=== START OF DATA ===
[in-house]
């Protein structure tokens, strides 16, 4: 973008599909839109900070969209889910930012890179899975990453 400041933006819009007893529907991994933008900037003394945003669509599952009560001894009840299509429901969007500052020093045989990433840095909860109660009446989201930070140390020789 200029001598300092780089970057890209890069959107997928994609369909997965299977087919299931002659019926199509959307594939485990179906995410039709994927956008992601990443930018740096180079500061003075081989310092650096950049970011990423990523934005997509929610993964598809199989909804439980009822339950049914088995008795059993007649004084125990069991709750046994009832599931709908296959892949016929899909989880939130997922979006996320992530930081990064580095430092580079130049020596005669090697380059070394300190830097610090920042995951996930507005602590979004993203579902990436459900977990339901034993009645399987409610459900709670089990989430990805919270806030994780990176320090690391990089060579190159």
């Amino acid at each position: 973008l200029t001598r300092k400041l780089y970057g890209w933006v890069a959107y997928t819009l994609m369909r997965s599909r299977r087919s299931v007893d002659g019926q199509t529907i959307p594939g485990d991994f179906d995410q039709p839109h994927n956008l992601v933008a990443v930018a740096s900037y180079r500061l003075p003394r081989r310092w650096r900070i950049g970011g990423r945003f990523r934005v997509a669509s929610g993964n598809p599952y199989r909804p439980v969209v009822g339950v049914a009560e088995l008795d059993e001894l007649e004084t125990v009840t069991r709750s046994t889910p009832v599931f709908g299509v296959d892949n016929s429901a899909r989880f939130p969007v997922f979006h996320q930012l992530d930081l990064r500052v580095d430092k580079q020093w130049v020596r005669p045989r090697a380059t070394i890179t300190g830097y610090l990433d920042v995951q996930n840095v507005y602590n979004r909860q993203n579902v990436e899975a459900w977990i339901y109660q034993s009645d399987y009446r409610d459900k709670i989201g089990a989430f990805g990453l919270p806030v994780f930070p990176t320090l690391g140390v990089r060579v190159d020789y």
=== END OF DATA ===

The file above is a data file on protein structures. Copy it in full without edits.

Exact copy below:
[in-house]
């Protein structure tokens, strides 16, 4: 973008599909839109900070969209889910930012890179899975990453 400041933006819009007893529907991994933008900037003394945003669509599952009560001894009840299509429901969007500052020093045989990433840095909860109660009446989201930070140390020789 200029001598300092780089970057890209890069959107997928994609369909997965299977087919299931002659019926199509959307594939485990179906995410039709994927956008992601990443930018740096180079500061003075081989310092650096950049970011990423990523934005997509929610993964598809199989909804439980009822339950049914088995008795059993007649004084125990069991709750046994009832599931709908296959892949016929899909989880939130997922979006996320992530930081990064580095430092580079130049020596005669090697380059070394300190830097610090920042995951996930507005602590979004993203579902990436459900977990339901034993009645399987409610459900709670089990989430990805919270806030994780990176320090690391990089060579190159």
């Amino acid at each position: 973008l200029t001598r300092k400041l780089y970057g890209w933006v890069a959107y997928t819009l994609m369909r997965s599909r299977r087919s299931v007893d002659g019926q199509t529907i959307p594939g485990d991994f179906d995410q039709p839109h994927n956008l992601v933008a990443v930018a740096s900037y180079r500061l003075p003394r081989r310092w650096r900070i950049g970011g990423r945003f990523r934005v997509a669509s929610g993964n598809p599952y199989r909804p439980v969209v009822g339950v049914a009560e088995l008795d059993e001894l007649e004084t125990v009840t069991r709750s046994t889910p009832v599931f709908g299509v296959d892949n016929s429901a899909r989880f939130p969007v997922f979006h996320q930012l992530d930081l990064r500052v580095d430092k580079q020093w130049v020596r005669p045989r090697a380059t070394i890179t300190g830097y610090l990433d920042v995951q996930n840095v507005y602590n979004r909860q993203n579902v990436e899975a459900w977990i339901y109660q034993s009645d399987y009446r409610d459900k709670i989201g089990a989430f990805g990453l919270p806030v994780f930070p990176t320090l690391g140390v990089r060579v190159d020789y």